In the village of Bharatkhali where the mosque and the railway station have both fallen into the river (the mosque has been rebuilt but the trains are long gone) the Bangladesh Relief Fund supports a K-4 school for really poor children. The Fatima School was scraped together from funds and material leftover from building sanitary latrines in the village. The Scandinavian charity that had funded the sanitary latrines, once they got over the shock that there were funds left over, were only too pleased to accept the suggestion that a small school be built with the excess funds. But the grant to build the latrines was a one-time deal and when that project ended, the school had no operating funds. This is where I stepped in. My charity, the Bangladesh Relief Fund provides a little under $100 per month to provide for the three teachers and other support staff who oversee the education of about 80 young children who have limited other recourse. But many of the children were ashamed to come to school because their clothes were too tattered. Thanks to the generosity of the children of Indian Hill they got school uniforms. On the day the uniforms were distributed, the little courtyard was full of screaming, smiling children thrilled to wear the nicest shirt that most of them had ever owned.
Some 50 or so miles to the west, the village of Dolla is filled with the offspring of the folks that my grandfather left behind when he left the village some eighty years ago for life in the big cities. The children there aren't quite as poor as those in the Fatima School in Bharatkhali but most of them could never afford a soccer ball much less a soccer uniform. But like children all over the world, they love playing soccer. Right around December, word spread that bright red uniforms might be coming to town.
On a fine morning in early January, six teams of 11 players each had lined up neatly behind their team captains in front of my ancestral family home in Dolla. They were waiting patiently for me and my eight year old daughter, Nadia to arrive from Bharatkhali. It was a crisp January day, a bit on the cold side but no one was thinking about leaving his post. Around noon, a little white Toyota carrying us negotiated the last bump in the dirt road leading into the heart of the village and a loud cheer rose from the waiting teams and their nearby fans. There was barely controlled chaos as each team lined up to introduce themselves and receive their almost new uniforms. Five of the teams got Indian Hill Soccer uniforms and one got outfitted in Georgetown gold. Each pair of teams also received a brand new soccer ball.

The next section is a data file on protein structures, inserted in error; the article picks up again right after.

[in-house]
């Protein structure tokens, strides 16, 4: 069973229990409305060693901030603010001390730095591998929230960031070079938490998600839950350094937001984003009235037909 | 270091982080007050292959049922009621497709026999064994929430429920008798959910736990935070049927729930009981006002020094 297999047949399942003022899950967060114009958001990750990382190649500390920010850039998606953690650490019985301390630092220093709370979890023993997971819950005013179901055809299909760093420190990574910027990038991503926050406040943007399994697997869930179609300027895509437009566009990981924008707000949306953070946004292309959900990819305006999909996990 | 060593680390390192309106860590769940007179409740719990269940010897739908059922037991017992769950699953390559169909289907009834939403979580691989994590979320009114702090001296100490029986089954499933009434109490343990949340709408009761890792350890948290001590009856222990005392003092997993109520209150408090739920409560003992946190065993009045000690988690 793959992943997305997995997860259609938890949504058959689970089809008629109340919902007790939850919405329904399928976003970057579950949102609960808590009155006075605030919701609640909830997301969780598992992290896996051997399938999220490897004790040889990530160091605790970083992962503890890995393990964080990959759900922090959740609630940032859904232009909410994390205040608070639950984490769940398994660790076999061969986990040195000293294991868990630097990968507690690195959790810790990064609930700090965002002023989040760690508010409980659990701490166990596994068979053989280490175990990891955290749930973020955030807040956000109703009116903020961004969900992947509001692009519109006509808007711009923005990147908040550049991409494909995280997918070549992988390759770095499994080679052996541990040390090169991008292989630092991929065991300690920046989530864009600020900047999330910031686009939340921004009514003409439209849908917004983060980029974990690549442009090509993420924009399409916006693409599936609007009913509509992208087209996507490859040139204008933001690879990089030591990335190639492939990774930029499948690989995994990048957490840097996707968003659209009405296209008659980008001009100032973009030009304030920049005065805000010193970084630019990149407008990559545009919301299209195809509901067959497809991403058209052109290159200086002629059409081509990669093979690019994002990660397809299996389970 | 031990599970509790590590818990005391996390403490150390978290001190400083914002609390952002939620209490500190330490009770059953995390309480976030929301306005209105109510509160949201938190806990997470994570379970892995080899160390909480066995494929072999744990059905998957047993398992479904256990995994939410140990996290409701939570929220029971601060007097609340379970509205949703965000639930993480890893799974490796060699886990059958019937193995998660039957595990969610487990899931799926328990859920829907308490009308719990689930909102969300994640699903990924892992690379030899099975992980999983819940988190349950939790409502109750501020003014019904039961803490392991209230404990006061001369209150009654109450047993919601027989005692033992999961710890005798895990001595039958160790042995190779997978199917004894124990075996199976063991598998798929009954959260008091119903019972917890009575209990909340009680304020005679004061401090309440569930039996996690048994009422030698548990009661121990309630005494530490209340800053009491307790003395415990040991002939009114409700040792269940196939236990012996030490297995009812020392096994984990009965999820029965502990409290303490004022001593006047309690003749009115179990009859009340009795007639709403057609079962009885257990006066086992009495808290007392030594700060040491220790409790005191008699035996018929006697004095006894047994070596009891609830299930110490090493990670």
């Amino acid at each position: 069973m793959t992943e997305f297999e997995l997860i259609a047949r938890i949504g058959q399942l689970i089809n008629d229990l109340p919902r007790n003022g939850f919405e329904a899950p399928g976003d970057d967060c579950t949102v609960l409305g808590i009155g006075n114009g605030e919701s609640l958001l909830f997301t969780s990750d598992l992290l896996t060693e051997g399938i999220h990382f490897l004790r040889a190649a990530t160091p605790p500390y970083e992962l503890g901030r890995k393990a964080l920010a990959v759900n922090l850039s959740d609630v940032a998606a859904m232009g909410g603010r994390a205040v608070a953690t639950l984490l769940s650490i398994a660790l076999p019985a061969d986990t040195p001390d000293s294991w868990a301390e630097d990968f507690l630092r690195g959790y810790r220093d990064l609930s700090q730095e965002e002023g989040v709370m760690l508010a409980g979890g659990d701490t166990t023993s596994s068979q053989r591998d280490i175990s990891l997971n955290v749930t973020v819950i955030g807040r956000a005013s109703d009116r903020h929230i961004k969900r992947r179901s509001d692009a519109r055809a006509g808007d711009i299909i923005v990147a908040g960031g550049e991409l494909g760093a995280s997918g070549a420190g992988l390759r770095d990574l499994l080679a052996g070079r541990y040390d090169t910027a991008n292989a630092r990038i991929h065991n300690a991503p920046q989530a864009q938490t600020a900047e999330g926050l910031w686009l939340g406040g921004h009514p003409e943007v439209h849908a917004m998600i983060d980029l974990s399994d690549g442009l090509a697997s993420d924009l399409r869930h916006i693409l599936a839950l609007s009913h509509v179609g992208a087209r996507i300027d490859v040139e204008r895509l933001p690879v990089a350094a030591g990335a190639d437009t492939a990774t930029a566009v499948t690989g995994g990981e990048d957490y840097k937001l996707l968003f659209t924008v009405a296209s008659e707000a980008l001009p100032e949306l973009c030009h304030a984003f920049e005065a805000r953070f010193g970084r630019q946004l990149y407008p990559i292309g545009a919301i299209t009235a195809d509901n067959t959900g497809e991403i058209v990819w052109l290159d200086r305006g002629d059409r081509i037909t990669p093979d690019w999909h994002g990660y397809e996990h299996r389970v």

Less than an hour later, Georgetown was playing Indian Hill for the village boasting rights. It was a defensive duel as the ball ricocheted crazily off the clumps of rice stalks left over from the harvest. The ball would travel straight as long as it was in the air but as soon as it hit the ground, all bets were off. But judging by the hoots and hollers and the sheer noise level, no one seemed to mind. It seemed right that Indian Hill got lucky and scored the only goal. But looking at them you'd think that they were all winners. And if a smile is worth a million dollars, for just that day, Dolla was the richest village on earth.
Postscript: Earlier this year, 'soccer kits' consisting of two sets of jerseys and a soccer ball were distributed to dozens of high schools and primary schools in Birampur, Rangpur and Manikganj. More are being distributed as this story goes to print.
The writer is a non-resident Bangladeshi
(R) thedailystar.net 2007